Disney show star Laura Marano to work with 63-year-old campaign for children in need
The students at Glassell Park Elementary School in Los Angeles who assembled to talk about UNICEF’s annual Trick-or-Treat program exploded in excited screams. And while the 63-year-old campaign that collects donations during Halloween for children in need is itself pretty special, the reaction was for the arrival of this year’s celebrity ambassador of the program: Laura Marano, the star of Disney’s “Austin & Ally.”
“I get to be the voice of kids who are voiceless,” Marano says. “My job is basically to talk to (students) and tell them they (can) make a difference (by) connecting with kids who are less fortunate, kind of enforcing our whole global community.”
UNICEF’s Trick-or-Treat campaign, which provides elementary school children with small orange boxes, and encourages them to ask for donations while on their Halloween rounds, was started in 1950, but only recently began touting celebrity ambassadors, including Selena Gomez, Chloe Grace Moretz and Heidi Klum. The program has raised more than $160 million for children in need, funding immunization, education, nutrition, health care, clean water and sanitation.
Marano stars in PSAs about the campaign and promotes it on her social media accounts, including Twitter, where she has more than 600,000 followers. She’ll also be making a trip to New York the week of Halloween to spread the word.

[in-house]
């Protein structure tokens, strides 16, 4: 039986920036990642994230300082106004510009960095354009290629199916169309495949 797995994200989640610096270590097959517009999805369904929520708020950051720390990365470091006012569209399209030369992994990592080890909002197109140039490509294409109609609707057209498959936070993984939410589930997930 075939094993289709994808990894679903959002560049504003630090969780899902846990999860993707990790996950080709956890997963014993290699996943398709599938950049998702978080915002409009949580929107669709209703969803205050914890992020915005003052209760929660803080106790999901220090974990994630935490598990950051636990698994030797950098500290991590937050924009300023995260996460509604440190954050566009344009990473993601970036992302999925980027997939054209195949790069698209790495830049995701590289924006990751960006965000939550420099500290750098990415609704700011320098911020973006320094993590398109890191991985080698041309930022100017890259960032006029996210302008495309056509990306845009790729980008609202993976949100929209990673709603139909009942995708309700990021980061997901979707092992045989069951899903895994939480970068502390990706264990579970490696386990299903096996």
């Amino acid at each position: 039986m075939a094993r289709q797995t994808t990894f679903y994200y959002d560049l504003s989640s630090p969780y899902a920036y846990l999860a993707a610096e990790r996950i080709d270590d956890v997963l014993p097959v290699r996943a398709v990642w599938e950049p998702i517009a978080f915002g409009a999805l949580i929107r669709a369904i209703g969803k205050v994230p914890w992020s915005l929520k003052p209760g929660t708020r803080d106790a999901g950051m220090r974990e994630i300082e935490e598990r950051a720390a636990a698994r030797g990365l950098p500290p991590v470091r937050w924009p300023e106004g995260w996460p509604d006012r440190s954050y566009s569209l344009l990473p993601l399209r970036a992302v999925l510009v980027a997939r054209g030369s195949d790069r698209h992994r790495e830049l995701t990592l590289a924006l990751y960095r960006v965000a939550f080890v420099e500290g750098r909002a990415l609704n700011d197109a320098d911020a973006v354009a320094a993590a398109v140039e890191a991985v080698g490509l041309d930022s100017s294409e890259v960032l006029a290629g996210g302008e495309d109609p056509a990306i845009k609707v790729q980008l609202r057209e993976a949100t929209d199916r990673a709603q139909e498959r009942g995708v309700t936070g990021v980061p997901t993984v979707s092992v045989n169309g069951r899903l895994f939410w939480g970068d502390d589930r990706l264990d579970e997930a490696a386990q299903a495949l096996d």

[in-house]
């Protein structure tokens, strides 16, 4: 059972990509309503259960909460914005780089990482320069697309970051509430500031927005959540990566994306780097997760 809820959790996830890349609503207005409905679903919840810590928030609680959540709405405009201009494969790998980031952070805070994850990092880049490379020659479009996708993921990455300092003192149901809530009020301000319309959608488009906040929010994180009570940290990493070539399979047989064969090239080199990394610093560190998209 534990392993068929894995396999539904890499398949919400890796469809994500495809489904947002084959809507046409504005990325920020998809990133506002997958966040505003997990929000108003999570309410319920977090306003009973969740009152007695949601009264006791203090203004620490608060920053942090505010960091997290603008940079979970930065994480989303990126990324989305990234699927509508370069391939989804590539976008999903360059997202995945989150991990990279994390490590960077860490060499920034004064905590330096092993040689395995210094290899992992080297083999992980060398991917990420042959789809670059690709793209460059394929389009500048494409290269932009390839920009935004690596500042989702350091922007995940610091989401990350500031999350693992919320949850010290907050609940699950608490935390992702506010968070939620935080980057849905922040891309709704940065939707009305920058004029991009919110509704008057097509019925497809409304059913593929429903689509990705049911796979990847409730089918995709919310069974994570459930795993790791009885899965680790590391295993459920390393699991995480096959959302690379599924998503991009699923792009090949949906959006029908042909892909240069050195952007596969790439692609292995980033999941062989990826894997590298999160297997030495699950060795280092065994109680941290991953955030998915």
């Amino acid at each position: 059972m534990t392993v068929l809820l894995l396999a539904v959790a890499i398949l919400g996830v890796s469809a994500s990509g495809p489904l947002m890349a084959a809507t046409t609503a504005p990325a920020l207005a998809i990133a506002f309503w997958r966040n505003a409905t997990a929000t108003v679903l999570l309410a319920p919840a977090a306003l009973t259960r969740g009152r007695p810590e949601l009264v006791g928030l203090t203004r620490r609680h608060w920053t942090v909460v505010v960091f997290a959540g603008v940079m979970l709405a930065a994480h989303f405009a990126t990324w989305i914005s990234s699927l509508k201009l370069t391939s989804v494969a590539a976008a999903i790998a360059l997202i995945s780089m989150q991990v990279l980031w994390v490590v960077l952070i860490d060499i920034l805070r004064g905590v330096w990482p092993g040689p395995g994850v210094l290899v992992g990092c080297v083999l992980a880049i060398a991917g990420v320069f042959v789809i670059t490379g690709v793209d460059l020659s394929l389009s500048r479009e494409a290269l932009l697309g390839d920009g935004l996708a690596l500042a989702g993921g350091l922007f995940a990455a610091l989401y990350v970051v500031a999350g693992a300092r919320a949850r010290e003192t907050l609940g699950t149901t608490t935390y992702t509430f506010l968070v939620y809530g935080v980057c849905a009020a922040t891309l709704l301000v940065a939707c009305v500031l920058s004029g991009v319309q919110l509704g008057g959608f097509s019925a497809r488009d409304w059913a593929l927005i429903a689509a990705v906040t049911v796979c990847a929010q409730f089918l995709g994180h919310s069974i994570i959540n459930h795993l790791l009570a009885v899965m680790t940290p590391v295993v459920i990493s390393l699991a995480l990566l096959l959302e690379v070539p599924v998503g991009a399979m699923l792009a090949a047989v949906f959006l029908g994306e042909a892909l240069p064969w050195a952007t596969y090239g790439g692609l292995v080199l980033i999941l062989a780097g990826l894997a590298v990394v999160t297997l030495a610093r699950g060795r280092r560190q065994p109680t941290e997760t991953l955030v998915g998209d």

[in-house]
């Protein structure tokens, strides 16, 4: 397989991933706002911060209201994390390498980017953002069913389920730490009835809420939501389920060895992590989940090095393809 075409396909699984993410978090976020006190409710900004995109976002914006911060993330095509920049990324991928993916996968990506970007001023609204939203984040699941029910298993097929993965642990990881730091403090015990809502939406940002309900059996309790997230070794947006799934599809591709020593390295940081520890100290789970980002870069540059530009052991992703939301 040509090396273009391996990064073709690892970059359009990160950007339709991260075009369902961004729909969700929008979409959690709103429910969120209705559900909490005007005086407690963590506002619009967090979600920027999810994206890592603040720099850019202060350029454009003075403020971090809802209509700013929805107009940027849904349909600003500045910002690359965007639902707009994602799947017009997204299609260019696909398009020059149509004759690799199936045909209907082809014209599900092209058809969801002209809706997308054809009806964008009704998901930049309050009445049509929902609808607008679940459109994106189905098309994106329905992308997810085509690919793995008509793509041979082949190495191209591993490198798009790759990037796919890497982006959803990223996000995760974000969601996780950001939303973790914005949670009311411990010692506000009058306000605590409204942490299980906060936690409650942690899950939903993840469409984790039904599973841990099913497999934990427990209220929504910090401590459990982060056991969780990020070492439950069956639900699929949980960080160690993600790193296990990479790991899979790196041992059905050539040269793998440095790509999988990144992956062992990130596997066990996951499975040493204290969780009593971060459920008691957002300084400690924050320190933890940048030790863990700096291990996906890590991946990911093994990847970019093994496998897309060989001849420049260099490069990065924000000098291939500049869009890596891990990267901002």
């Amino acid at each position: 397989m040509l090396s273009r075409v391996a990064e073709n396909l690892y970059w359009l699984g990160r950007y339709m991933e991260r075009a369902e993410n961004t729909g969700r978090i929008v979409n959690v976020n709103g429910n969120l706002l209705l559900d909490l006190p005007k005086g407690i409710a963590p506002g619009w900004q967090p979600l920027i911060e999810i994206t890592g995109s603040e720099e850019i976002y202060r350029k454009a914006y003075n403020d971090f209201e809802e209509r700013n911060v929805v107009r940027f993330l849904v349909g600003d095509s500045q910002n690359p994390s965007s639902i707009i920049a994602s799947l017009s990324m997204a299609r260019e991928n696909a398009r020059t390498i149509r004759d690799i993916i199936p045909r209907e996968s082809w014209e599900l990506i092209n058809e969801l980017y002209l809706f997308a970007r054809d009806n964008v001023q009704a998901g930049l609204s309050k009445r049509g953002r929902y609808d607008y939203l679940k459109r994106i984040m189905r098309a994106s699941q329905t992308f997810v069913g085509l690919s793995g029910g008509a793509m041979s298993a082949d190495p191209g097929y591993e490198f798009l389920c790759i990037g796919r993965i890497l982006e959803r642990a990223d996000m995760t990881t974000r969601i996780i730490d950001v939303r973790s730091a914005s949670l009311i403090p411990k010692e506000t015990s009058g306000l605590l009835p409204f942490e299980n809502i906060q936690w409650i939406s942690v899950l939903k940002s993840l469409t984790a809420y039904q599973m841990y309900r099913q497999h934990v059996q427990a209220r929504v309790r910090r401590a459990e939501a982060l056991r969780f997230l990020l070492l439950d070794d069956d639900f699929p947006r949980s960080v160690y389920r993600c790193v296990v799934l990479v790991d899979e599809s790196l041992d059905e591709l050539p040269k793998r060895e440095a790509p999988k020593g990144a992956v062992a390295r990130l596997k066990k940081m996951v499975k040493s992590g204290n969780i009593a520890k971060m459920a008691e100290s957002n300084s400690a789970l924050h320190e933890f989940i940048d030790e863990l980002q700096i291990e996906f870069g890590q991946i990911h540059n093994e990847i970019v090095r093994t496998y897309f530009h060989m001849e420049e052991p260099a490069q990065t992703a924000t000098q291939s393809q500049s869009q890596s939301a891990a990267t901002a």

In addition, she’s promoting a component of the campaign introduced this year: Teachers who put together a creative presentation of the work their students are doing with Trick-or-Treat can win a trip to Africa. The five winning classrooms will receive a $1,000 grant. Marano explains that the feature allows children to see firsthand where the money is going.
Though adults are involved in the program, Marano makes a point to highlight the importance of the children in making it all work.
“Kids really have a lot more power than they think they have,” she says. “They have the power to change the world. And they should know it.”
History of Trick-or-Treat for UNICEF
A Pennsylvania family is the first to collect coins on Oct. 31 for children left vulnerable by World War II.
The fundraiser’s first TV appearance, when Lassie carries an orange collection box on the show.
TV’s “Bewitched” devotes a full episode to Trick-or-Treat for UNICEF.
Halloween donations are dedicated to eradicating polio.